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A Bitcrusher is a lo-fi (low fidelity) digital audio effect, which produces a distortion by the reduction of the resolution or bandwidth of digital audio data. The resulting quantization noise may produce a “warmer” sound impression, or a harsh one, depending on the amount of reduction.


A typical bitcrusher uses two methods to reduce audio fidelity: sample rate reduction and resolution reduction.

Sample rate reduction[edit]

Digital audio is composed of a rapid series of numeric samples that encode the changing volume of an audio waveform. To accurately represent a smooth waveform, digital audio requires a large number of samples at a high sample rate. The higher the rate, the more accurate the waveform. Higher sample rates also allow higher frequencies to be accurately encoded. DAWs today typically use 44.1 kHz or higher sample rates. Early digital gear used much lower sample rates to conserve memory for stored audio. A Speak & Spell from the 1970s, for instance, used a 10 kHz sample rate.

Sample rate reduction (also called down-sampling) intentionally reduces the sample rate to degrade the quality of the audio. As the sample rate is reduced, waveforms become more coarse and high frequencies are lost. At extreme reductions, the waveform becomes metallic sounding.

Resolution reduction[edit]

Samples in digital audio are recorded as integers or floating-point (real) numbers stored in computer memory. Those numbers are encoded using a series of on and off memory bits. The larger the number of bits, the more accurately a sample encodes the instantaneous volume level of a sampled audio waveform. DAWs today typically use 32-bit floating-point numbers. Early digital audio gear and video games used 8-bit integer samples or less. Roland's classic TR-909 drum machine used 6-bit integer samples.

Resolution reduction intentionally reduces the number of bits used for audio samples. As the bit depth goes down, waveforms become more stair-stepped and subtle volume variations are lost. At extreme bit reduction, waveforms are reduced to clicks as a waveform jumps abruptly from low to high and back again without intervening values.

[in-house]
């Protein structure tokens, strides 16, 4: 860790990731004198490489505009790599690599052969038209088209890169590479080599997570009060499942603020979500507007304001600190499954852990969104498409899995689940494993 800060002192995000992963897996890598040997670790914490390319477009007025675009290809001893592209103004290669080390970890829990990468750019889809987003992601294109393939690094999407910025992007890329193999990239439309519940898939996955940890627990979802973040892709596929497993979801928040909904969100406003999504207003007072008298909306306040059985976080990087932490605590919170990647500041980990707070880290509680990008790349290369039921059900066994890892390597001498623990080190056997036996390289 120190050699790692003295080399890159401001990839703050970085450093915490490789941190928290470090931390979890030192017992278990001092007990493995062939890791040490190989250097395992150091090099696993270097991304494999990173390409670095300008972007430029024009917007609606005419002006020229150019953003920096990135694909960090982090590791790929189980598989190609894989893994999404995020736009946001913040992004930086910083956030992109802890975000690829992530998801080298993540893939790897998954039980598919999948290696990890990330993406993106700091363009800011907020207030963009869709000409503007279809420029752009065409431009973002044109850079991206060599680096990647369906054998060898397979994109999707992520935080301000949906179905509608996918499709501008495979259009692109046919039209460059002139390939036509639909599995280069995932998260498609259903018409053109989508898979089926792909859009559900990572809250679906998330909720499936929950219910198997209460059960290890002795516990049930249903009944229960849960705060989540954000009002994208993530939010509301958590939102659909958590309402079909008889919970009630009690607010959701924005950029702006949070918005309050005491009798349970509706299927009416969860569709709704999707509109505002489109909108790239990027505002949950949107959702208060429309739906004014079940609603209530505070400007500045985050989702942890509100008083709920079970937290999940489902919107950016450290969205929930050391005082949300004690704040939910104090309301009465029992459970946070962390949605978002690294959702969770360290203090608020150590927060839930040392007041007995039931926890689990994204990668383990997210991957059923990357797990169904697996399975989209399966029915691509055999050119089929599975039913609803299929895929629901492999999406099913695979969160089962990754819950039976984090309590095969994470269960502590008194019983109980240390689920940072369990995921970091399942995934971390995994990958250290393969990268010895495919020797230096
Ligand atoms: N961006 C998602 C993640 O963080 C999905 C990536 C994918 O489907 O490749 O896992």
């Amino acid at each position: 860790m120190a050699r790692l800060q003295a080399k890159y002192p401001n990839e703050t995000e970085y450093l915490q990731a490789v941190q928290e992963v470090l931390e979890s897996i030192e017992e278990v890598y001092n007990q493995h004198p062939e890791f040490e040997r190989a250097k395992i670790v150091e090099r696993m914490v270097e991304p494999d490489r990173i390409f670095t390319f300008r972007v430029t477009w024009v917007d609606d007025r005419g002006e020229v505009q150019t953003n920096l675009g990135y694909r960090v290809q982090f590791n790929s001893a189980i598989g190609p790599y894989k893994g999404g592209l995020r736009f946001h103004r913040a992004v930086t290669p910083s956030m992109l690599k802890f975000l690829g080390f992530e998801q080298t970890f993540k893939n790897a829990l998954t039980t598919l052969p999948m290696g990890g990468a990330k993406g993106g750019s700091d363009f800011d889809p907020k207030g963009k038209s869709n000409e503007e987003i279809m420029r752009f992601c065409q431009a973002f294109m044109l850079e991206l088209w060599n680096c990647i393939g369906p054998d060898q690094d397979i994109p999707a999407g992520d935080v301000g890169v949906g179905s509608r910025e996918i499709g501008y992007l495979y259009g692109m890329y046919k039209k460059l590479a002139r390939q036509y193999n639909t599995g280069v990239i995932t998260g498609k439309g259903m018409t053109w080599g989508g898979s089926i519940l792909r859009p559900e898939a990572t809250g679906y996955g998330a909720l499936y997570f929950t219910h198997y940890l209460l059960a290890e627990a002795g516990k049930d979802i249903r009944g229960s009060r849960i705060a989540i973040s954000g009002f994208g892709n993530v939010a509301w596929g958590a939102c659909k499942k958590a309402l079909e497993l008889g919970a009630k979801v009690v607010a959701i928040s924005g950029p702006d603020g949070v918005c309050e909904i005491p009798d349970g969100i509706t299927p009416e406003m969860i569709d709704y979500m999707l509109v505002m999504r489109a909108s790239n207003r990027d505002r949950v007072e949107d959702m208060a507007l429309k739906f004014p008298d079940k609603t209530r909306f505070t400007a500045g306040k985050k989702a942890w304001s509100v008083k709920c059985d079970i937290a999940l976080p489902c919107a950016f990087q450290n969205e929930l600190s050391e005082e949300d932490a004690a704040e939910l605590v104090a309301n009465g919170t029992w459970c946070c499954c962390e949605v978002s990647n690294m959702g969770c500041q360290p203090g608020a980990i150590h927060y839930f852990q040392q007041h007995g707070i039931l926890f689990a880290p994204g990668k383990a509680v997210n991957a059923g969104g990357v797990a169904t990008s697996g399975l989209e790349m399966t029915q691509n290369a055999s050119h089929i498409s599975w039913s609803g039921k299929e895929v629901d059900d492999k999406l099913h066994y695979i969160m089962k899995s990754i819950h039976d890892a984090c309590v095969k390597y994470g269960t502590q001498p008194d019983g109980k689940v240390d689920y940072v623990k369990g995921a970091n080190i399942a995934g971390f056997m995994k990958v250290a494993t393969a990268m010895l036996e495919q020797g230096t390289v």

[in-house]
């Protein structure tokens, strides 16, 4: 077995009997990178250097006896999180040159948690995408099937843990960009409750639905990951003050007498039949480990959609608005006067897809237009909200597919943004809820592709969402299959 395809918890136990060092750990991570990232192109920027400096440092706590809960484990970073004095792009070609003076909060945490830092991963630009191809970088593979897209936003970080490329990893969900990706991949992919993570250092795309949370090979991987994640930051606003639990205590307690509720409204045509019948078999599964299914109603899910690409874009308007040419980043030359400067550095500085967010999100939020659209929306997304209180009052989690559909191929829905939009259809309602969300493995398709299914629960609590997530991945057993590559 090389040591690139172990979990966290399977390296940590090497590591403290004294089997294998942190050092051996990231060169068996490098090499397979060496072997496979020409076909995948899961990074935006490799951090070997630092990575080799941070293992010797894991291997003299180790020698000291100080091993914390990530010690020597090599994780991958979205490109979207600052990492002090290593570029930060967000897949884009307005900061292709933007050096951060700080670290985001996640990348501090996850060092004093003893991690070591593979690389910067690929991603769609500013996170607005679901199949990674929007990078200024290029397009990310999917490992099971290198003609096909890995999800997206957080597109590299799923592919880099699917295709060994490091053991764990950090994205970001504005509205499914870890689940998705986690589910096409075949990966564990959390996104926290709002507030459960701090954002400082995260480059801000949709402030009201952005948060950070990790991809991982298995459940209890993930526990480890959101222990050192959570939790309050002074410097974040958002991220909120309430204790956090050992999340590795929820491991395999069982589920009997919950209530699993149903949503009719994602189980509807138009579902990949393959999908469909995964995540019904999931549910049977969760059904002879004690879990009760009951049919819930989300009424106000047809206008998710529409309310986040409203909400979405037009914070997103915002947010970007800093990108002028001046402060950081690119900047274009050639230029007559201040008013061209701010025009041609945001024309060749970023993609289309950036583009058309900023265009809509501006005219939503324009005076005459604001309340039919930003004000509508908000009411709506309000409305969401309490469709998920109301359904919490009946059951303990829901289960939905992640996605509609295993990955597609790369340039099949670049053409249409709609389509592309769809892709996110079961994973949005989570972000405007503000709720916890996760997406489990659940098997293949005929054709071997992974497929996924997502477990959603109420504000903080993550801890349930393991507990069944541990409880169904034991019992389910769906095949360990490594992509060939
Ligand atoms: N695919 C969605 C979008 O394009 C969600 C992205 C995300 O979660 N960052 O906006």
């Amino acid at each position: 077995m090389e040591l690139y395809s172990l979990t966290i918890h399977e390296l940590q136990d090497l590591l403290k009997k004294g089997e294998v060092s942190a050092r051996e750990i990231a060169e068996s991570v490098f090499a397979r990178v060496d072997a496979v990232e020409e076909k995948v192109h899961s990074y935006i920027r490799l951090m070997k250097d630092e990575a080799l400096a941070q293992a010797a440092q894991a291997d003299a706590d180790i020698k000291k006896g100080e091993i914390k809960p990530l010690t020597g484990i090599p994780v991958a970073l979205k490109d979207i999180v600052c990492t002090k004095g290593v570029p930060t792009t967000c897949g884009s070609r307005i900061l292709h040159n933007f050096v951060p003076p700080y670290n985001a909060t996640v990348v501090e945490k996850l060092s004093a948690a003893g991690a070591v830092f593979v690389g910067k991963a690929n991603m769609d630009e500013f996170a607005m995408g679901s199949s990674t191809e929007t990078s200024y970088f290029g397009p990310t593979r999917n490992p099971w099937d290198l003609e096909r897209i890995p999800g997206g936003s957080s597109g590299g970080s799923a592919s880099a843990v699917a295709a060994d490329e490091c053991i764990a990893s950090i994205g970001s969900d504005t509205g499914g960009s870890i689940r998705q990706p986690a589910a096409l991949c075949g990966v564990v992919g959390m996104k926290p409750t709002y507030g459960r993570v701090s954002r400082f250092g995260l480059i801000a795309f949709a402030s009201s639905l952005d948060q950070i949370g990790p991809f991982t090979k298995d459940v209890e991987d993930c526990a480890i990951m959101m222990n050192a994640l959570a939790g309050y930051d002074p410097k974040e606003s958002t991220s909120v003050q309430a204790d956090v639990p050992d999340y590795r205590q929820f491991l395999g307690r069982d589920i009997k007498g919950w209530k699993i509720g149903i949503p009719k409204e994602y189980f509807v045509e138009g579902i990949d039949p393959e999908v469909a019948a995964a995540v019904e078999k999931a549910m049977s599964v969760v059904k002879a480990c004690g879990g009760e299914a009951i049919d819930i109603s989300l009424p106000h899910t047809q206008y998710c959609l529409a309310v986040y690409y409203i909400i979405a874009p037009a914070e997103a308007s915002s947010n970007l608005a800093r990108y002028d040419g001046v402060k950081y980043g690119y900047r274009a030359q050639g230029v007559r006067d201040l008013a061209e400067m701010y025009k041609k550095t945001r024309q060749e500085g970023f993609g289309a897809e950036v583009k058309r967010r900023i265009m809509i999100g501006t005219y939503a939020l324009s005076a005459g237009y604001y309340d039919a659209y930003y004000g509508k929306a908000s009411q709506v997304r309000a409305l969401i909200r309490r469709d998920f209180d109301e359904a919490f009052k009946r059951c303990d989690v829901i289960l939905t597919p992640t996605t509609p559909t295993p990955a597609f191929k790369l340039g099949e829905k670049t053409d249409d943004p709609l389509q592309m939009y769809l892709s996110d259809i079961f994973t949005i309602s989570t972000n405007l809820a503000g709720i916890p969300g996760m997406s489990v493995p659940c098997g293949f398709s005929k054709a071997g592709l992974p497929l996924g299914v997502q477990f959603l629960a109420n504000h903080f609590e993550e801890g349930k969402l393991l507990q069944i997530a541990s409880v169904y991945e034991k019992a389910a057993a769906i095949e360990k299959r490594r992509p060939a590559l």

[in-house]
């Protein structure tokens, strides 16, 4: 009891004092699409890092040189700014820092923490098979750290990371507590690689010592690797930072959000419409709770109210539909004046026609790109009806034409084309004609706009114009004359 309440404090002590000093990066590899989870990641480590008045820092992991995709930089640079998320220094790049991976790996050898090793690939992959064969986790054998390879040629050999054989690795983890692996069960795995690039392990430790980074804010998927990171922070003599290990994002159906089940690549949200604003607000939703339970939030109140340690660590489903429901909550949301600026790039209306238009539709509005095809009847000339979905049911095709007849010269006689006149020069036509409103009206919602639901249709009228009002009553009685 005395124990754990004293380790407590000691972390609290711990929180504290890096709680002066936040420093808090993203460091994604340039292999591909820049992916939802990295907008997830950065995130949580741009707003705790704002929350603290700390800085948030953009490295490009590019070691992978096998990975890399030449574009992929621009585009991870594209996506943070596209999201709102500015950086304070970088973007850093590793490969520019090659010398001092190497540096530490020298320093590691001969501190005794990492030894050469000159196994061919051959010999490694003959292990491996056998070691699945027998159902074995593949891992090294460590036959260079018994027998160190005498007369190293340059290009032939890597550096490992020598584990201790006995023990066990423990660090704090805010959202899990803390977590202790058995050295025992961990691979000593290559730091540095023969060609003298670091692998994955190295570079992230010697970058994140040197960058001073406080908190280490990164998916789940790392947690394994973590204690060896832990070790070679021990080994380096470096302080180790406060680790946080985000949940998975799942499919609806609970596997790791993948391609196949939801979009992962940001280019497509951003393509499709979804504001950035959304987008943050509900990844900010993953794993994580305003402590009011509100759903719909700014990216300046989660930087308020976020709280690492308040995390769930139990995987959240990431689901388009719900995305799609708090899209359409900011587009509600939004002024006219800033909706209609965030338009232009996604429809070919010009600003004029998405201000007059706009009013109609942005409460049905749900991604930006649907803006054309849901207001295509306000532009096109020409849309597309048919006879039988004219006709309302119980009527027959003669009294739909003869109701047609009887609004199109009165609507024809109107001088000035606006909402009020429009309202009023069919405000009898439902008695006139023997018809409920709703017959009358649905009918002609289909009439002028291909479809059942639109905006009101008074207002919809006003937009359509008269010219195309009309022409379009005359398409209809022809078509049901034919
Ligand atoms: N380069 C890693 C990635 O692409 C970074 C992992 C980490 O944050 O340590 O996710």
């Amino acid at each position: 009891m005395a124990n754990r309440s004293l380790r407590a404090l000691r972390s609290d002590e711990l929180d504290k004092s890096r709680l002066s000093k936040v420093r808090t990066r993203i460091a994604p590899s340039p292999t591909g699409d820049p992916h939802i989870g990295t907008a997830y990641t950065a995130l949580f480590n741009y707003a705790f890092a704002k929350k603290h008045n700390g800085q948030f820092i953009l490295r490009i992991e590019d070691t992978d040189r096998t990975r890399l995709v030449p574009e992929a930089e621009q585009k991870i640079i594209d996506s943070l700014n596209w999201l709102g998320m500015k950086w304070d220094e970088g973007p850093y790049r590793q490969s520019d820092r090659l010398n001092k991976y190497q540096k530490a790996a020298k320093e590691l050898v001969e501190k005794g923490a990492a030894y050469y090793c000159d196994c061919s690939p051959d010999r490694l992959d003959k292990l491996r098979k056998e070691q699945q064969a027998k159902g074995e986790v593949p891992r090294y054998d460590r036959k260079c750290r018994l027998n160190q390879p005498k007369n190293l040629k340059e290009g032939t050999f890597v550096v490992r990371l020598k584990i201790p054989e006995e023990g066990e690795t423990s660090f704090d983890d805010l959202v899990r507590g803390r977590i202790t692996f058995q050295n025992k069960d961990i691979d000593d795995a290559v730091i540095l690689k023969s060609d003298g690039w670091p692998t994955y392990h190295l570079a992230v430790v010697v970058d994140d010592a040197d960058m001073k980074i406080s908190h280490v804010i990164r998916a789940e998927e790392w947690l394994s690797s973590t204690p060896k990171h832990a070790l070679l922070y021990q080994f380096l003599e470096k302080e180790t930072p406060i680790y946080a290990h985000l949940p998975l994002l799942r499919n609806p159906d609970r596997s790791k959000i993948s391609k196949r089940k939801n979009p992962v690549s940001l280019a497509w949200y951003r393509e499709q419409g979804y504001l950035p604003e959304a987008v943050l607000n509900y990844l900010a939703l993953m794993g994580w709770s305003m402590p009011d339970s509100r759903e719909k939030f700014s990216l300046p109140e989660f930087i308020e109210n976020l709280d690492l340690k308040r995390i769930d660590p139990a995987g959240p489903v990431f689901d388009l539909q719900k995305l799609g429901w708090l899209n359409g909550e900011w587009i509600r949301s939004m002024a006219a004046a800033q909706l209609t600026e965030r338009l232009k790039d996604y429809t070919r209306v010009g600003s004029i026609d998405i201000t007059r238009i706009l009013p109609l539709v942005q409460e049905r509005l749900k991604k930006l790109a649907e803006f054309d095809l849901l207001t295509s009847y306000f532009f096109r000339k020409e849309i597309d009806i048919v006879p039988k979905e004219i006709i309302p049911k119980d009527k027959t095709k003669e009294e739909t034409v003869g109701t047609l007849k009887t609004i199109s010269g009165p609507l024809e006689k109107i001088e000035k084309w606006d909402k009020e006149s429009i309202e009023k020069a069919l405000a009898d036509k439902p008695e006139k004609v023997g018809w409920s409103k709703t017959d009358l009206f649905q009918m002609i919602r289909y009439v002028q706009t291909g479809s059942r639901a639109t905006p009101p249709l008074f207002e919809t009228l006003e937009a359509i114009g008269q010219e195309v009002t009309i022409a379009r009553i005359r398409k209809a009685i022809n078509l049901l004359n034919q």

Principal controls[edit]

Bitcrusher effects usually have at least two controls. One reduces the sample rate, while the other reduces the resolution.

The knob or slider for resolution reduction (a.k.a. "bit depth", "depth", or "bits") usually adjusts from 32 bits down to 1 bit.

The control for sample rate reduction (a.k.a. "downsampling" or "averaging") is sometimes shown in Hz for a new sample rate, or as a reduction factor. Sample rate reduction is sometimes shown instead as the number of consecutive samples to average together to create a new sample. A value of 20 reduces the sample rate to 1/20th of its original rate.


  • An example of a sound distorted by a bitcrusher is in the introduction to the song “Chemicals” from the album "Shrink" by The Notwist.
  • The samples used in the Roland TR-909 drum machine, for example, have a resolution of 6 bits, leading to a similar sound.
  • In the musical genre Hardstyle, bitcrushing has become an essential effect in many tracks.
  • In harder versions of the electronic music genre Dubstep/Drumstep, bitcrusher "yah yah" and "yoi yoi" effects have become more popular in the recent years of the genre with some artists using the effect more than the genre's signature "bass wobbles".